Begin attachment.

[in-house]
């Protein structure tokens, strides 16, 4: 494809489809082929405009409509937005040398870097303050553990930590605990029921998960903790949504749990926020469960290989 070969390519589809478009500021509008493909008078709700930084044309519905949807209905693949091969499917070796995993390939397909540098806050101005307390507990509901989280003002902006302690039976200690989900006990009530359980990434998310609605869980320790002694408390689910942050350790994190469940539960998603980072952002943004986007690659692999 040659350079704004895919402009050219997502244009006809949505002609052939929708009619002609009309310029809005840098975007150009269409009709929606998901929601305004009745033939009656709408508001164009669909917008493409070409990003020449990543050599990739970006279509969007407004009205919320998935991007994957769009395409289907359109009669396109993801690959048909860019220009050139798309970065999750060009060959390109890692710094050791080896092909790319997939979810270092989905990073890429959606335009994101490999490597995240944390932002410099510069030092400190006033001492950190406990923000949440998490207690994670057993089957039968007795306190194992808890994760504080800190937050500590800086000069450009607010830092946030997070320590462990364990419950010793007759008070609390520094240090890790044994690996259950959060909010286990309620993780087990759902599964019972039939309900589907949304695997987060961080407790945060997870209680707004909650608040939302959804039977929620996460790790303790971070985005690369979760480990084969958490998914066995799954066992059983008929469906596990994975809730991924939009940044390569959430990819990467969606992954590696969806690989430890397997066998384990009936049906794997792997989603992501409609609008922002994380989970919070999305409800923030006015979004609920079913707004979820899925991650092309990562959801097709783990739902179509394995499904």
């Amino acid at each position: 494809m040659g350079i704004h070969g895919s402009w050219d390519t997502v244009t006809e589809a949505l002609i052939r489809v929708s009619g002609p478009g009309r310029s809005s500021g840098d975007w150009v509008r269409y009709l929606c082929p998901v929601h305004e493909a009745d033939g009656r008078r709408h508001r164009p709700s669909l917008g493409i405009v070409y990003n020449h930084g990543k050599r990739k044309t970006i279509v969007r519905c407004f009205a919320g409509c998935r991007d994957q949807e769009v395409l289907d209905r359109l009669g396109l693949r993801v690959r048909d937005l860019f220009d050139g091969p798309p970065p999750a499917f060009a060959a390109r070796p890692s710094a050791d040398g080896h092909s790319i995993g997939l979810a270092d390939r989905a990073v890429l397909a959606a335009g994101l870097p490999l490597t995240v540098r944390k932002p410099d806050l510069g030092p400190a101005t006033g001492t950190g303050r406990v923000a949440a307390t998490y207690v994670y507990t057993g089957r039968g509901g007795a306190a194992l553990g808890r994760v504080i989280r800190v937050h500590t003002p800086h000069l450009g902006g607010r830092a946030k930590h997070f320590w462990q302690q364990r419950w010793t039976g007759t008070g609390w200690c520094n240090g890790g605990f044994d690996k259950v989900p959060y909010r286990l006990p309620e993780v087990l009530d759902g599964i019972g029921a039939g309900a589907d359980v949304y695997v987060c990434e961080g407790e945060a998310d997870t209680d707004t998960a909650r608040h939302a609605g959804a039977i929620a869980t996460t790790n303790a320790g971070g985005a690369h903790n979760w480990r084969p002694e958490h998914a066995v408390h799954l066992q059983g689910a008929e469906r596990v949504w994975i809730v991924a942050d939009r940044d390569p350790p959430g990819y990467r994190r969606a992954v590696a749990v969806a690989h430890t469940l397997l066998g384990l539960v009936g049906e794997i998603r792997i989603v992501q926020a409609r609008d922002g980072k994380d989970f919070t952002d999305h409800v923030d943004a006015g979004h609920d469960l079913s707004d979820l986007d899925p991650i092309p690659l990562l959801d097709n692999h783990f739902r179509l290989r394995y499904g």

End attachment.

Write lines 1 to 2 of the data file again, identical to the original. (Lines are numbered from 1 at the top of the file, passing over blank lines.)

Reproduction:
[in-house]
């Protein structure tokens, strides 16, 4: 494809489809082929405009409509937005040398870097303050553990930590605990029921998960903790949504749990926020469960290989 070969390519589809478009500021509008493909008078709700930084044309519905949807209905693949091969499917070796995993390939397909540098806050101005307390507990509901989280003002902006302690039976200690989900006990009530359980990434998310609605869980320790002694408390689910942050350790994190469940539960998603980072952002943004986007690659692999 040659350079704004895919402009050219997502244009006809949505002609052939929708009619002609009309310029809005840098975007150009269409009709929606998901929601305004009745033939009656709408508001164009669909917008493409070409990003020449990543050599990739970006279509969007407004009205919320998935991007994957769009395409289907359109009669396109993801690959048909860019220009050139798309970065999750060009060959390109890692710094050791080896092909790319997939979810270092989905990073890429959606335009994101490999490597995240944390932002410099510069030092400190006033001492950190406990923000949440998490207690994670057993089957039968007795306190194992808890994760504080800190937050500590800086000069450009607010830092946030997070320590462990364990419950010793007759008070609390520094240090890790044994690996259950959060909010286990309620993780087990759902599964019972039939309900589907949304695997987060961080407790945060997870209680707004909650608040939302959804039977929620996460790790303790971070985005690369979760480990084969958490998914066995799954066992059983008929469906596990994975809730991924939009940044390569959430990819990467969606992954590696969806690989430890397997066998384990009936049906794997792997989603992501409609609008922002994380989970919070999305409800923030006015979004609920079913707004979820899925991650092309990562959801097709783990739902179509394995499904």